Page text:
N2 - Private Lives, Proper Relations begins with the question of why contemporary African American literature—particularly that produced by black women—is continually concerned with issues of respectability and propriety. Candice M. Jenkins argues that this preoccupation has its origins in recurrent ideologies about African American sexuality, and that it expresses a fundamental aspect of the racial self—an often unarticulated link between the intimate and the political in black culture.In a counterpoint to her paradigmatic reading of Nella Larsen’s Passing, Jenkins’s analysis of black women’s narratives—including Ann Petry’s The Street, Toni Morrison’s Sula and Paradise, Alice Walker’s The Color Purple, and Gayl Jones’s Eva’s Man—offers a theory of black subjectivity. Here Jenkins describes middle-class attempts to rescue the black community from accusations of sexual and domestic deviance by embracing bourgeois respectability, and asserts that behind those efforts there is the “doubled vulnerability” of the black intimate subject. Rather than reflecting a DuBoisian tension between race and nation, to Jenkins this vulnerability signifies for the African American an opposition between two poles of potential exposure: racial scrutiny and the proximity of human intimacy.Scholars of African American culture acknowledge that intimacy and sexuality are taboo subjects among African Americans precisely because black intimate character has been pathologized. Private Lives, Proper Relations is a powerful contribution to the crucial effort to end the distortion still surrounding black intimacy in the United States.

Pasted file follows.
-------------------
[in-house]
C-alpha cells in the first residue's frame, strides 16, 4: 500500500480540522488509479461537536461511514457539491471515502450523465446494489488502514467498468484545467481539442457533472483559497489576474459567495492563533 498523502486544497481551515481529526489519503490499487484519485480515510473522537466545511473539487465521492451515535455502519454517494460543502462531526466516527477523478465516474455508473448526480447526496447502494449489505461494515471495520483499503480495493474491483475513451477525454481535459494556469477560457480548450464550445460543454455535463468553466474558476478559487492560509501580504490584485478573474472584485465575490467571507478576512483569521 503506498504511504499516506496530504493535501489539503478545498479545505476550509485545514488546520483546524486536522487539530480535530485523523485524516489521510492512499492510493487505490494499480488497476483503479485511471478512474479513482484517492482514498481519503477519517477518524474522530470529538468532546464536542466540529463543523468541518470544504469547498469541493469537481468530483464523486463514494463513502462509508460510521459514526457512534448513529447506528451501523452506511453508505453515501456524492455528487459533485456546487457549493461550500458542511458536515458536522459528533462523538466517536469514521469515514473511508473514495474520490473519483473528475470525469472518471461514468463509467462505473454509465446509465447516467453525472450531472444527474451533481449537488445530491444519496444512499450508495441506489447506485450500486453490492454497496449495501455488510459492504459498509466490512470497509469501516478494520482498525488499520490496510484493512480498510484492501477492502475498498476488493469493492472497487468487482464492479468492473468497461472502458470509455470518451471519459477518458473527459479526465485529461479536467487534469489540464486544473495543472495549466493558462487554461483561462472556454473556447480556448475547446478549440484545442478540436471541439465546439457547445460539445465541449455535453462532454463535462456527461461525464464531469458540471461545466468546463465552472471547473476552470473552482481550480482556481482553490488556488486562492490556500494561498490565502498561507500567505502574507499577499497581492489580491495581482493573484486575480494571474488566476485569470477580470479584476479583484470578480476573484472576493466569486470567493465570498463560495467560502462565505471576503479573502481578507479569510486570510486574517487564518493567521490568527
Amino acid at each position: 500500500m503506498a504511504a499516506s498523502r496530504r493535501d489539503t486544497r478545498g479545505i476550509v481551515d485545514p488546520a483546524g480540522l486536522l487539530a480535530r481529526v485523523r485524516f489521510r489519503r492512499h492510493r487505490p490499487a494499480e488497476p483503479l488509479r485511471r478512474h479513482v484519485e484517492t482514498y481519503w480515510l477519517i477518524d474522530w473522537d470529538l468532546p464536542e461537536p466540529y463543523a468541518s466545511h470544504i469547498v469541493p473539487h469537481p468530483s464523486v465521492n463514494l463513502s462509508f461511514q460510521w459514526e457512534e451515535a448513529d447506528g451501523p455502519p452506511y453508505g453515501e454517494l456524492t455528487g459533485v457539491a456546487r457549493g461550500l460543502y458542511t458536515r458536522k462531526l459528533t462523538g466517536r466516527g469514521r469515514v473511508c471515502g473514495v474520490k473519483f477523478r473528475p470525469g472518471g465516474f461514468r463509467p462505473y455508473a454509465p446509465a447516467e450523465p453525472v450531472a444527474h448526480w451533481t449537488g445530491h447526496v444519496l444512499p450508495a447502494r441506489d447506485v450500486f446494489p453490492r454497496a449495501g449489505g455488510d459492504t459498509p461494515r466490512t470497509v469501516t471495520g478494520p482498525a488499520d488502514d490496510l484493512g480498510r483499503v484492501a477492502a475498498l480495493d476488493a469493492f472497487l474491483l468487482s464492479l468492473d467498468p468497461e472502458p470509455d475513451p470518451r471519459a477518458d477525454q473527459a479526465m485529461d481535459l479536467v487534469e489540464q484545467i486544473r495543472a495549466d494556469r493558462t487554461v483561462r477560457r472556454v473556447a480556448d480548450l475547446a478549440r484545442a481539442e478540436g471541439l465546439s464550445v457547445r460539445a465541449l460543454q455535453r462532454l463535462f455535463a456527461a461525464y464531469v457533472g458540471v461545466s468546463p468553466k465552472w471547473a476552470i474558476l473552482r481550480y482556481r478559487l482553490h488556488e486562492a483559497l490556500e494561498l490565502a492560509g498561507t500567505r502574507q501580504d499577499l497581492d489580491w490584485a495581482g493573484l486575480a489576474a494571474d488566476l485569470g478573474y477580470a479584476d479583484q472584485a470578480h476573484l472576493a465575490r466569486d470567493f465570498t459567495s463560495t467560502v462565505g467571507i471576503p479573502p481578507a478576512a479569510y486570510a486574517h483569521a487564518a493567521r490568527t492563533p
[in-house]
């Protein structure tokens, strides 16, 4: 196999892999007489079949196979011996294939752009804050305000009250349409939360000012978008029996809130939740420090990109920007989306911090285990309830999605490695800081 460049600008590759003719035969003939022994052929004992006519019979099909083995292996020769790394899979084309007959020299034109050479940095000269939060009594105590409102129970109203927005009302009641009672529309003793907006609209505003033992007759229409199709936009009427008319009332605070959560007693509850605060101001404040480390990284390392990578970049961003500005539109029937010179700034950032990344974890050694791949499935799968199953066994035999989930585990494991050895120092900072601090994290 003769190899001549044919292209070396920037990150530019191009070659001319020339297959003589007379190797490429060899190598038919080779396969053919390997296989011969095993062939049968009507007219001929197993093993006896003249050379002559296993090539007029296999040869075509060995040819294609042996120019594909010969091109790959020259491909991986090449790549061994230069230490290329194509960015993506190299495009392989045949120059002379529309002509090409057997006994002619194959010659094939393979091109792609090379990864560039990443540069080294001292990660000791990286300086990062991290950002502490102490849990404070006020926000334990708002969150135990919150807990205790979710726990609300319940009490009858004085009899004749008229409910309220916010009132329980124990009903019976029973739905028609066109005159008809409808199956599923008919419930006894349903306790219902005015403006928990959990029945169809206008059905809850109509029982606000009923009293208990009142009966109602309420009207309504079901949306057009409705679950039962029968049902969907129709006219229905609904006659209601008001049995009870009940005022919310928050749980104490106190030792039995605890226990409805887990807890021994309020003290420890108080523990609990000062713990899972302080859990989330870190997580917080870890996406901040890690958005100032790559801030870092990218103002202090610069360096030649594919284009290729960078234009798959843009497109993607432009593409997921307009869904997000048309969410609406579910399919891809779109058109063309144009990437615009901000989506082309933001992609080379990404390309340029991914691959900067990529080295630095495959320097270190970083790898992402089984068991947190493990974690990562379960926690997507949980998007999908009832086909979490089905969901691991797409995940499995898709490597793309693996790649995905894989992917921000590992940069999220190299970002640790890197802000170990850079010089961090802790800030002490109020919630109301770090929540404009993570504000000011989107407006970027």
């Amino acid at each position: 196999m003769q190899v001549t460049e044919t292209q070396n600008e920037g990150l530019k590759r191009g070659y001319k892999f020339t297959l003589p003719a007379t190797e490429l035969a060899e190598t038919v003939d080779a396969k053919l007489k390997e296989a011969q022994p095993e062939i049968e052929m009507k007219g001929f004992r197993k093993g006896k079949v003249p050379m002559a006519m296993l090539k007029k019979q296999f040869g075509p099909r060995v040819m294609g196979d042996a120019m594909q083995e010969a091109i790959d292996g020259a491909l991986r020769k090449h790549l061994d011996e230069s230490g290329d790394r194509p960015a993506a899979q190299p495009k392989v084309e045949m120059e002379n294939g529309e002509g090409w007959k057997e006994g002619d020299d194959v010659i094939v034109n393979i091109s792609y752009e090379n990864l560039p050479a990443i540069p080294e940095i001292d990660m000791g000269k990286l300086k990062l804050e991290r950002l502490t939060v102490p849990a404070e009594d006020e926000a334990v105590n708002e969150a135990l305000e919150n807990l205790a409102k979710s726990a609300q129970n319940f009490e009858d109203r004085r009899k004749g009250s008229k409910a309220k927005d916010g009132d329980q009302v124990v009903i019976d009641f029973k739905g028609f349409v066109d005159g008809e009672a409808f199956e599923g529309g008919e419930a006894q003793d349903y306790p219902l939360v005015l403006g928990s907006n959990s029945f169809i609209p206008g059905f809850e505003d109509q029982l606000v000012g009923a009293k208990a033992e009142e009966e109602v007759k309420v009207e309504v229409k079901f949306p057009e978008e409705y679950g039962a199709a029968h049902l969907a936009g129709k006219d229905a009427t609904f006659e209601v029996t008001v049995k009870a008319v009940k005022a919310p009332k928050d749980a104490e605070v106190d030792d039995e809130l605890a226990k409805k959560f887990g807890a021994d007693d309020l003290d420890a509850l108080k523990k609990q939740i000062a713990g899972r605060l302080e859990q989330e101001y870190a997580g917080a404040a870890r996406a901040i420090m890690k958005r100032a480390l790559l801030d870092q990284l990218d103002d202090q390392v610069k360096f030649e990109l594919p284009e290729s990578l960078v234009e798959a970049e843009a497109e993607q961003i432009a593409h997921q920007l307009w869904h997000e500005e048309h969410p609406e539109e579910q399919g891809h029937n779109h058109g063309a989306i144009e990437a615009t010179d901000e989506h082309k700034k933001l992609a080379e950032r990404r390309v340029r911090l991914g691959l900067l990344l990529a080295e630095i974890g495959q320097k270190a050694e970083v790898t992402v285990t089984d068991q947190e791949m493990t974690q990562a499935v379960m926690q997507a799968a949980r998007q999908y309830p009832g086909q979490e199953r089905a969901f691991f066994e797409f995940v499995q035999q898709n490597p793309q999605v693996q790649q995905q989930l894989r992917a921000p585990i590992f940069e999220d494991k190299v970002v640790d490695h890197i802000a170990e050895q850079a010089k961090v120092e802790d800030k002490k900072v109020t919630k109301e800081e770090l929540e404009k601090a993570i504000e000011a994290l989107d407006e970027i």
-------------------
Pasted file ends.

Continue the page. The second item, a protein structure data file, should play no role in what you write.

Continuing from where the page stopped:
AB - Private Lives, Proper Relations begins with the question of why contemporary African American literature—particularly that produced by black women—is continually concerned with issues of respectability and propriety. Candice M. Jenkins argues that this preoccupation has its origins in recurrent ideologies about African American sexuality, and that it expresses a fundamental aspect of the racial self—an often unarticulated link between the intimate and the political in black culture.In a counterpoint to her paradigmatic reading of Nella Larsen’s Passing, Jenkins’s analysis of black women’s narratives—including Ann Petry’s The Street, Toni Morrison’s Sula and Paradise, Alice Walker’s The Color Purple, and Gayl Jones’s Eva’s Man—offers a theory of black subjectivity. Here Jenkins describes middle-class attempts to rescue the black community from accusations of sexual and domestic deviance by embracing bourgeois respectability, and asserts that behind those efforts there is the “doubled vulnerability” of the black intimate subject. Rather than reflecting a DuBoisian tension between race and nation, to Jenkins this vulnerability signifies for the African American an opposition between two poles of potential exposure: racial scrutiny and the proximity of human intimacy.Scholars of African American culture acknowledge that intimacy and sexuality are taboo subjects among African Americans precisely because black intimate character has been pathologized. Private Lives, Proper Relations is a powerful contribution to the crucial effort to end the distortion still surrounding black intimacy in the United States.

UR - http://www.worldcat.org/oclc/81252825

M3 - Book

SN - 9780816647880

SN - 9780816647873

BT - Private lives, proper relations

PB - University of Minnesota Press

CY - Minneapolis, Mn

ER -